This is what I’ve been looking for the past 2 months. Absolutely a game changer. I’d stopped doing online work to relax for some time. On coming back I knew I had to get back into the program as they say. Unfortunately the content I was able to find was the same ol’ same ol’

    Boy I’m I not glad I decided spend more time online today. Then I read this and have to say, absolutely brilliant. Ooops I may be repeating myself.

  68. Billy Reply

    This is great. The sort of thing that once you read it you realize you knew it only you hadn’t put it together. I see that you spend, combined 10+ hours on an article (research, promotion, all that) and drop money on the content design… so it begs the question; are you making any revenue on your blogs with this method?

  69. Craig Riley Reply

    Thank you very much for breaking down the Skyscraper Technique. I have tried to do this in the past but I have not gotten great results. I shall give it another go.


  70. Tim Logie Reply

    great content, i worked through it to check it out and i am very impressed. Thx for the step by step guide that us non techs can follow. shamefully, i feel like an expert now…LOL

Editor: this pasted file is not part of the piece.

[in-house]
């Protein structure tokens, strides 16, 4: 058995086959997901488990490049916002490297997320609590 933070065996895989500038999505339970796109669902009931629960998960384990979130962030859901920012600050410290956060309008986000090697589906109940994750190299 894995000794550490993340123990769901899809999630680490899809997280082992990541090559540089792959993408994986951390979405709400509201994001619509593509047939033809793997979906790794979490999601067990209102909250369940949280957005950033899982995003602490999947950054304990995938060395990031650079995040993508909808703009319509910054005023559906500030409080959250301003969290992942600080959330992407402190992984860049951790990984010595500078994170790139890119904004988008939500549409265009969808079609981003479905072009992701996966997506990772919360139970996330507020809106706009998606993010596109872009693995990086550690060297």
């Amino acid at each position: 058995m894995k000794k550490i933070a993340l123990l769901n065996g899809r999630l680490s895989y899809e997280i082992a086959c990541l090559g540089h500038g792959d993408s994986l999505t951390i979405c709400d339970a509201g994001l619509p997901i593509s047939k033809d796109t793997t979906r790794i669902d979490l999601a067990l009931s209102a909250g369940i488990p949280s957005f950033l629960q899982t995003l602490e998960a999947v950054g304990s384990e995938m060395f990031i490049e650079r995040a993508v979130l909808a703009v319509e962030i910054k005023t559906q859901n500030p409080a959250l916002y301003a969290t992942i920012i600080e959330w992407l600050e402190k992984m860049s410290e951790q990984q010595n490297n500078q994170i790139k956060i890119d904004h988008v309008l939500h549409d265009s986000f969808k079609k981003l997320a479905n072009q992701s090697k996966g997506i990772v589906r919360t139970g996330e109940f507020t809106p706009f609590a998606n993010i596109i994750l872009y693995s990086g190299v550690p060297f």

71. Joydeep Dam Reply

    Brian and Noah,

    This post indeed has the smell of epicness 🙂

    I devour this like a choco croissant and I made a pdf as my constant guide on building up a successful blog.

    Thanks for writing and sharing!

  72. Deep Reply

    Incredible. Awesome.
    Great to know that such simple research can help you find great post tiles and write share worthy contents. Finding right title and share worthy topic takes lots of time anyways and then you have to do it every week.
    Thanks for sharing this gem.

  73. Gary Dobbs Reply

    Going To Create Content That Generates 400,000 Target Visitors Thanks To Brian Dean at Backlinko and Grant Cardone The 10X Rule

    How Do You Like That Headline? LOL 🙂

  74. Ronnie Reply

    Great Post Indeed!

    These days, with so such of competition around, writing epic content is crucial. But it is sad to see, that most of the people are still not focusing on this most important factor.

    As far as I know, catchy headline with problem solving content, can reach huge audience very quickly and can attract good quality Backlinks.